The Pug is known for his clownish demeanour and is a natural jester. Although his origins are not clear, pugs were kept in many parts of Asia as pets by royalty and monks. They are an old breed with their likeness appearing in lots of old artworks. They are active and lively, little dogs that make fabulous family pets.
The typical pug weighs between 10 and 20 pounds but is much sturdier than most toy breeds. He is active and fun loving but prone to being lazy and overeating if indulged. Because their energy needs are relatively easy to meet and they are inactive indoors, they are ideal dogs for apartment dwellers. Although they can be stubborn and melodramatic, pugs are quite trainable. They come in various shades of fawn and black. The short nose and large eyes are typical of the breed and do require some special care.
The pug is an intelligent dog that is easily bored. Training needs to be geared towards short sessions with lots of positive encouragement. House training can be challenging as it often is with smaller dogs. Smaller bladders mean that many pugs cannot be left alone all day and expected to hold it until you return from work. Indoor training using puppy training pads or a litter box is recommended.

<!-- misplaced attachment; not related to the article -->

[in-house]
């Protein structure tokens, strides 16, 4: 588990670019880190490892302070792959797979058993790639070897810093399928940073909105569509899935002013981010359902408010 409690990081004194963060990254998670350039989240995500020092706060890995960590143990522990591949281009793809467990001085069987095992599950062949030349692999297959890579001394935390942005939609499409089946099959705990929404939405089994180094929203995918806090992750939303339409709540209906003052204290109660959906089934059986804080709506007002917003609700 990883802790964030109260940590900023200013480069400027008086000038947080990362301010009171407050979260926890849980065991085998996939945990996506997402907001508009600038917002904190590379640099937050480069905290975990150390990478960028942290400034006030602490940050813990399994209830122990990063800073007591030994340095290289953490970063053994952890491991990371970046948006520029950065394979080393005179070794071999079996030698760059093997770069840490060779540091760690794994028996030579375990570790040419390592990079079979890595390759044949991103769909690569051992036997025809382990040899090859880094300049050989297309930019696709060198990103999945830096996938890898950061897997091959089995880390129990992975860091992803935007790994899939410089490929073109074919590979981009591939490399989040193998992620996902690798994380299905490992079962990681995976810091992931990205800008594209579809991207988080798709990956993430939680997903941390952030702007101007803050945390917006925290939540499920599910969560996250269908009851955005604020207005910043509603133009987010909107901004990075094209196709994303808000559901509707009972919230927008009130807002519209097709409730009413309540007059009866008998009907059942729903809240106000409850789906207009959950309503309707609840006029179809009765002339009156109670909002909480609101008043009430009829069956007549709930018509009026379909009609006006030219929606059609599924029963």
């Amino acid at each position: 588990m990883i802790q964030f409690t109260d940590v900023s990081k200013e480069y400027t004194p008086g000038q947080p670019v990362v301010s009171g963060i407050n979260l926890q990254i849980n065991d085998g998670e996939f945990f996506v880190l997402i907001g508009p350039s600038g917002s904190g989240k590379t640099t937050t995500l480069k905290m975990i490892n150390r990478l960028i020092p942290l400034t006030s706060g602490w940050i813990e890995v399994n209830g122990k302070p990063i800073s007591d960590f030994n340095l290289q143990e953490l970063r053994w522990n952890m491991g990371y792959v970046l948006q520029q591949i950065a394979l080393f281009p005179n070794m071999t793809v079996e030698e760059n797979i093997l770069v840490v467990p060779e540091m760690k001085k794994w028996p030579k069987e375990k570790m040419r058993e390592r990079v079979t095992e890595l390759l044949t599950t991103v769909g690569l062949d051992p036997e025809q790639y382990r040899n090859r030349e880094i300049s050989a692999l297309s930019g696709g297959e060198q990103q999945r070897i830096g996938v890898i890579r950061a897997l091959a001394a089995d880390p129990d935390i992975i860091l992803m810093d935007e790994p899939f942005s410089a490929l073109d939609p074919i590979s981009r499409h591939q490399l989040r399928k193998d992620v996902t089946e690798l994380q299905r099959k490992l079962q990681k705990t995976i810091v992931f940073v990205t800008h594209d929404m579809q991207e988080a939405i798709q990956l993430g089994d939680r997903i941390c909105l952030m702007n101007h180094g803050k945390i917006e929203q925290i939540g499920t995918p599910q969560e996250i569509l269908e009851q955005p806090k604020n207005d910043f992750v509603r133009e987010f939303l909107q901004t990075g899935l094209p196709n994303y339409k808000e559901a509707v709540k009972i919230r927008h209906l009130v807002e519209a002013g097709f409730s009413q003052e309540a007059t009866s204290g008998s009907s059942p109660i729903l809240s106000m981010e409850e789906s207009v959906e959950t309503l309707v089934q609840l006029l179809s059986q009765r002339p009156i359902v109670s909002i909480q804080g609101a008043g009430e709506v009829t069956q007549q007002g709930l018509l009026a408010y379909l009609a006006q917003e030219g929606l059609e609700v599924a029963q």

Unlike many toy breeds, the pug is sturdy and much less likely to be injured. They can be excellent with kids and are generally quite patient. You need to watch that children don’t accidentally injure the large eyes as they are slightly protruding and at greater risk of injury than in many other breeds. Care should also be taken to ensure that kids don’t over tax them as they are quite weather sensitive and prone to breathing difficulties.
The pug is prone to a few health conditions including patellar luxation, pug dog encephalitis (PDE), allergies, breathing disorders related to the short muzzle, skin problems, and eye issues including keratitis, corneal ulcers and cherry eye. They can be quite sensitive to the weather and should not be left outdoors in hot or cold weather. This can be further exasperated by respiratory difficulties due to the shortened muzzle.
The short coat requires little in the way of grooming although regular brushing will cut down on shedding. The creases around the face need to be wiped out and cleaned on a regular basis. They are prone to obesity and it is important to ensure that the pug is not overfed and kept active. Pancreatitis is a potentially fatal problem in many dogs, particularly small breeds like pugs if spoiled with excessive fats. That being said, owners should watch for any signs of wheezing or respiratory distress and cease exercise immediately. If difficulties persist surgery may be required to clear the airways more thoroughly.